The military provides top-notch litigation training for prosecutors and defense counsel. This is reflected in the best district attorney and public defender offices nationwide. However, the chain of command can impact a JAG attorney’s ability to defend their client.
When it comes to sexual assault, rape, and other serious sex offenses, a conviction under Article 120 of the Uniform Code of Military Justice can result in a dishonorable discharge, a prison sentence that can range from seven years to life, mandatory sex offender registration and loss of health care benefits, pay and a military pension. The right military criminal defense lawyer can help defend against false sex crime accusations by careful cross-examination of the alleged victim to highlight inconsistencies, expose lies, and demonstrate that their testimony is unreliable.
With the current emphasis on rape and sexual assault allegations, it is harder than ever for defendants to have a fair trial. This is why it is crucial to hire military sexual assault lawyers who have experience defending these cases. They can anticipate the prosecution’s focus and glean favorable evidence from those sources. They also know how to get access to expert witnesses to build the strongest possible case.
Representation in Court-Martial
If you’re facing a court-martial, you must hire a military sexual assault lawyer who is experienced and knowledgeable about the law of rape and sexual assault in the military. The current climate has led to the DoD conducting mandatory briefings in which misinformation about the law of rape and sexual misconduct is being shared with all those involved in a case, from investigators to command, JAG, convening officers, prosecutors, and potential court-martial members (jurors).
When an accusation is made against you, your attorney should fight to ensure you get a jury trial and that the pool of prospective jurors is properly screened during the process known as voir dire. A jury trial allows your attorney to question witnesses, cross-examine them, and introduce evidence on your behalf.
Access to the Military Justice System
Many of the same allegations that are charged in civilian courts, such as rape and sexual assault, have been made against members of our military. Those accusations can threaten your life, liberty, service to the country, future civilian job opportunities, and financial stability.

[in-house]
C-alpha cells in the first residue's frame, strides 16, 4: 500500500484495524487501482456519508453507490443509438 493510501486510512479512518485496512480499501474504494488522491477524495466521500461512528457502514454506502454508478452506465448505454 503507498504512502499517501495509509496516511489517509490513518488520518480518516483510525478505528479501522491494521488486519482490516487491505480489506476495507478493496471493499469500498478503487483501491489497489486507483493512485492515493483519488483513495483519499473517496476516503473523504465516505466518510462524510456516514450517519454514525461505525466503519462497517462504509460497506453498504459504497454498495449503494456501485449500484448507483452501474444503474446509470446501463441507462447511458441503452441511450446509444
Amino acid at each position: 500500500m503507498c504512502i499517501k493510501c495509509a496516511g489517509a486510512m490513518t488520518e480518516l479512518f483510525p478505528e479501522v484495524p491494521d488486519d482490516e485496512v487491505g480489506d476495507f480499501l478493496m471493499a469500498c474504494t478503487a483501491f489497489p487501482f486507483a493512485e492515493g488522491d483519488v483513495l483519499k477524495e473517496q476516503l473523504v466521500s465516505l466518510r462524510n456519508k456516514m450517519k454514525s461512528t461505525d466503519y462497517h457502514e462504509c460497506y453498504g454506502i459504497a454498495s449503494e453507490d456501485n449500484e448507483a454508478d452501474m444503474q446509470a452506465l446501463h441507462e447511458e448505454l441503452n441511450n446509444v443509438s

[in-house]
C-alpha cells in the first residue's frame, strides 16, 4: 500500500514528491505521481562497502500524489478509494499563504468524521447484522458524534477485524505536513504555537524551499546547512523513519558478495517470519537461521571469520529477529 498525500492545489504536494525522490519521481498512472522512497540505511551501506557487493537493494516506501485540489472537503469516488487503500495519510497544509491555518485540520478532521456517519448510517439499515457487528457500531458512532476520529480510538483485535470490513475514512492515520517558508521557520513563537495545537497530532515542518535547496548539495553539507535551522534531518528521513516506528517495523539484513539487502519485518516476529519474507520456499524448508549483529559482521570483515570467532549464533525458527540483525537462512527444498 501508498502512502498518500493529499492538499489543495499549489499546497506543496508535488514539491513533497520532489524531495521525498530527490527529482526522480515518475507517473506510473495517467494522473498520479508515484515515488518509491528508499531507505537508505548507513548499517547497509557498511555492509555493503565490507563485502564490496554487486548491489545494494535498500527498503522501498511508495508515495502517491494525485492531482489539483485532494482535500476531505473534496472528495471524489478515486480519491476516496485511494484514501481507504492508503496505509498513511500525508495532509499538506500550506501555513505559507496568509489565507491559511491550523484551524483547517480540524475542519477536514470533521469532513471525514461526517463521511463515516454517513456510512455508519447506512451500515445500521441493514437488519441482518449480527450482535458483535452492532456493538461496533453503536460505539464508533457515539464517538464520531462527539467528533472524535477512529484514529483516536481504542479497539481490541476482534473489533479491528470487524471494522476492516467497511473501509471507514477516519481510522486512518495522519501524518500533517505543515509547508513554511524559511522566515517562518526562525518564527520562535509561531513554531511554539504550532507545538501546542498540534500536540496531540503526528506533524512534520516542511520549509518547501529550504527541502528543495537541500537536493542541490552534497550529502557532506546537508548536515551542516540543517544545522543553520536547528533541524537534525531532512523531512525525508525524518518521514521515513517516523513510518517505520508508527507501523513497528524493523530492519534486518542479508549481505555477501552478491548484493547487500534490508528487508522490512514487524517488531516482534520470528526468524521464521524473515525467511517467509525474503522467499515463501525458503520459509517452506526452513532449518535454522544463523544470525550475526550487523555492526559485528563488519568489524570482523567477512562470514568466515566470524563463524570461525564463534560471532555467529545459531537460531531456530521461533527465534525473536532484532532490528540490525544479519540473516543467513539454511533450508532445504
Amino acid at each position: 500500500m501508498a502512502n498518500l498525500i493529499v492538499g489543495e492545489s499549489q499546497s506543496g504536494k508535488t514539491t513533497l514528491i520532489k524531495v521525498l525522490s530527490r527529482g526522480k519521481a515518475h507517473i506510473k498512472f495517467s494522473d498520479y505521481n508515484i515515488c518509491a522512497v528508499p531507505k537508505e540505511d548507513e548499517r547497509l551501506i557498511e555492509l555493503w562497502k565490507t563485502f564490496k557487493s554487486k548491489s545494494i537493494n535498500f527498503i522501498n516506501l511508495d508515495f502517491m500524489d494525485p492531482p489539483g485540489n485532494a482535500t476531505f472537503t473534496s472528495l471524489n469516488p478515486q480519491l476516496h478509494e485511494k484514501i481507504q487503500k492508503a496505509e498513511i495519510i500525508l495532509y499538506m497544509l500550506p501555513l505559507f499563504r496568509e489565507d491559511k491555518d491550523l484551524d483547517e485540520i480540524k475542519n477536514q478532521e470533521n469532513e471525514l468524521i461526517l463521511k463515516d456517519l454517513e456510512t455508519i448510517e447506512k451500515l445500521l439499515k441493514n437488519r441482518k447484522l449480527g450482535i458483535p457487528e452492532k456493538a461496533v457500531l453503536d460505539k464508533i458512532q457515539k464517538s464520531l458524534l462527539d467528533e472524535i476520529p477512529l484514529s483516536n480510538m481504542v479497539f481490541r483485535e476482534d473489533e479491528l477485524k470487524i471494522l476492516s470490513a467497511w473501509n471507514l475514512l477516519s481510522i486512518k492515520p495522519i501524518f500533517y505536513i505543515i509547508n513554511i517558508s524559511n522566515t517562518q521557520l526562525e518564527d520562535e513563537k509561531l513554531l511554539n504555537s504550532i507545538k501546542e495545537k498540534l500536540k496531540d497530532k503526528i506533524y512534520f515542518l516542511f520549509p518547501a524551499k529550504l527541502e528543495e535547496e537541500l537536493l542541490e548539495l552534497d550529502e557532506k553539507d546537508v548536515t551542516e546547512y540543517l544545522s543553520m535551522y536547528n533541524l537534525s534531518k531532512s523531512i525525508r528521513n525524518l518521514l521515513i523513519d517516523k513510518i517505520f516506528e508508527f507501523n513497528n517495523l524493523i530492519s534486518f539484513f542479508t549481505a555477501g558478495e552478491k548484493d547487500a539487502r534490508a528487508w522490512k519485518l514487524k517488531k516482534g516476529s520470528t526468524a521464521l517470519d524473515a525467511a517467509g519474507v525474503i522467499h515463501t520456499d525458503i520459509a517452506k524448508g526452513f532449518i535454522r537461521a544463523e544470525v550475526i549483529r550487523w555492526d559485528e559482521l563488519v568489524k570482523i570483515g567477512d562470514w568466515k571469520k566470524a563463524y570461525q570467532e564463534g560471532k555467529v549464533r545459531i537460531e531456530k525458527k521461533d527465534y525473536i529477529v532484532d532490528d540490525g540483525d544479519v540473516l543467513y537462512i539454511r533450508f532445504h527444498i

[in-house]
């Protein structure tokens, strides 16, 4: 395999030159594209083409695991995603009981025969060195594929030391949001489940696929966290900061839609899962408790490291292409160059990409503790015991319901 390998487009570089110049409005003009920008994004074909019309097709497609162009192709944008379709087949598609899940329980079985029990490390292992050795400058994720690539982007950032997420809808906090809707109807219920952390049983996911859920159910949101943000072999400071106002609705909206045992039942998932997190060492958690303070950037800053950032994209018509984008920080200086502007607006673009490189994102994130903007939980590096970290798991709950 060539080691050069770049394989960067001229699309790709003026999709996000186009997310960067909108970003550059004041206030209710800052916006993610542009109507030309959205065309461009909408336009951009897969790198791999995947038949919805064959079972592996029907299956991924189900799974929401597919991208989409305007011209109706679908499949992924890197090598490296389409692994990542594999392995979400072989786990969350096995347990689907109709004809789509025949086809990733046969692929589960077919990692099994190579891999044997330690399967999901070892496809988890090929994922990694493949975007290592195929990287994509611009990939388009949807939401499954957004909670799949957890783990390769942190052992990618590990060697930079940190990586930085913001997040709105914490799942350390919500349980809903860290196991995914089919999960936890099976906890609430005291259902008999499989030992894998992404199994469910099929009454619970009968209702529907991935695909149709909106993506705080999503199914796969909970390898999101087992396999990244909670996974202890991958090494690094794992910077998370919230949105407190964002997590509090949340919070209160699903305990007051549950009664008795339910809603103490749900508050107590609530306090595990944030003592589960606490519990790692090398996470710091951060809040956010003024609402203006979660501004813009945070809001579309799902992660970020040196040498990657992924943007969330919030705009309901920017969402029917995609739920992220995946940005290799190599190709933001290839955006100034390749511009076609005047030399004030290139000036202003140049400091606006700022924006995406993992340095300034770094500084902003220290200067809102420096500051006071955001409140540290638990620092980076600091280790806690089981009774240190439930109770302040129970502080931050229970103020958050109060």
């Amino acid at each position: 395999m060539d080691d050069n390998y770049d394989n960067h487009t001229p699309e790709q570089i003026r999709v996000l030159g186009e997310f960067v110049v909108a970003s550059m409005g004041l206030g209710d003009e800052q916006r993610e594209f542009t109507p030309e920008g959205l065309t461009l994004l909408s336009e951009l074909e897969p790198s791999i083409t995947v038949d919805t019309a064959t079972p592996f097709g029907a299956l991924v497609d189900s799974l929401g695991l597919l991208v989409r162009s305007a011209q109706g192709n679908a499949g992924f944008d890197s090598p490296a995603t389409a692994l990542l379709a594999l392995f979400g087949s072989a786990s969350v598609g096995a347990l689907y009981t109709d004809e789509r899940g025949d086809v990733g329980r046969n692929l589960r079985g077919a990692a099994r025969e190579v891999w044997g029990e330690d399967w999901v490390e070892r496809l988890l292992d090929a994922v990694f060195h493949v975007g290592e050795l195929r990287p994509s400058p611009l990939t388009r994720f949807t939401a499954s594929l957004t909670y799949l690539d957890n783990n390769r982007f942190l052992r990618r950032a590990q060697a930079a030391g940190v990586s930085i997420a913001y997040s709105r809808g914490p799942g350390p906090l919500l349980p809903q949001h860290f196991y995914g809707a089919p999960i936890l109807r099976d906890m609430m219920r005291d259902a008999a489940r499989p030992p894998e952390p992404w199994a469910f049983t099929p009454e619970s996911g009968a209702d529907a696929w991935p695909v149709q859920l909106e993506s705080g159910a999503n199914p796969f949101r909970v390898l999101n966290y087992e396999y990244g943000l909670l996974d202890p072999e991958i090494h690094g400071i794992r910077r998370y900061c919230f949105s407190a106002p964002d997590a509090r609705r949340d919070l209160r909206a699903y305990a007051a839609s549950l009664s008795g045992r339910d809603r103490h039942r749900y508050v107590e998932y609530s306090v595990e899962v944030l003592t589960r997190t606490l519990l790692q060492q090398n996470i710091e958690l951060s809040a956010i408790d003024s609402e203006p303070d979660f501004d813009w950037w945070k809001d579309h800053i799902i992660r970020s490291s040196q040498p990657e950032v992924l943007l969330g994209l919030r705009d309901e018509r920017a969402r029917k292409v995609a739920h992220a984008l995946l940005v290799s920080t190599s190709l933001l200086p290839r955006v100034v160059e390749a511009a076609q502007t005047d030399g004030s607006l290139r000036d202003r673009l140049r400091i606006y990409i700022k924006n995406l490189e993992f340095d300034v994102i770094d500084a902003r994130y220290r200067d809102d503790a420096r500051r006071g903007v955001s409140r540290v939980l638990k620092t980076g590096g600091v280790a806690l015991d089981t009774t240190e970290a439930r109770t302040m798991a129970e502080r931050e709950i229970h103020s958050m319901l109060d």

Congress and the President passed legislation creating the Office of Special Trial Counsel, which shifts prosecutorial discretion over sexual assault cases away from commanders to specially trained military lawyers. This has already resulted in several service members having charges dropped.
Each accused member of a court-martial has the right to a free-appointed attorney, which the Department of Defense provides. In addition, service members can choose a jury of eight officers or, at the accused’s election, a judge panel of at least one-third of enlisted members. Jury selection in the civilian system involves weeding out potential jurors to avoid bias and prejudice.
In recent years, military commanders have become increasingly aggressive in pursuing sexual assault allegations – often due to public pressure. Even when Article 32 hearing Preliminary Hearing Officers recommend against proceeding to trial, commanders often ignore these recommendations and force cases to trial.
The alleged victim’s credibility is the most important factor in any sexual assault case. The UCMJ includes a penalty for providing a false official statement in sexual assault cases. Often, the motive to fabricate a story is financial – a service member may be able to make more money by sticking with her original false claim than by recanting it. Service members accused of sexual misconduct face serious penalties if convicted. These include years of prison, mandatory sex offender registration, and loss of pay and benefits. Even if the accusations are unfounded, they can ruin an active duty service member’s life and future. Civilian military lawyers have experience defending clients in these matters.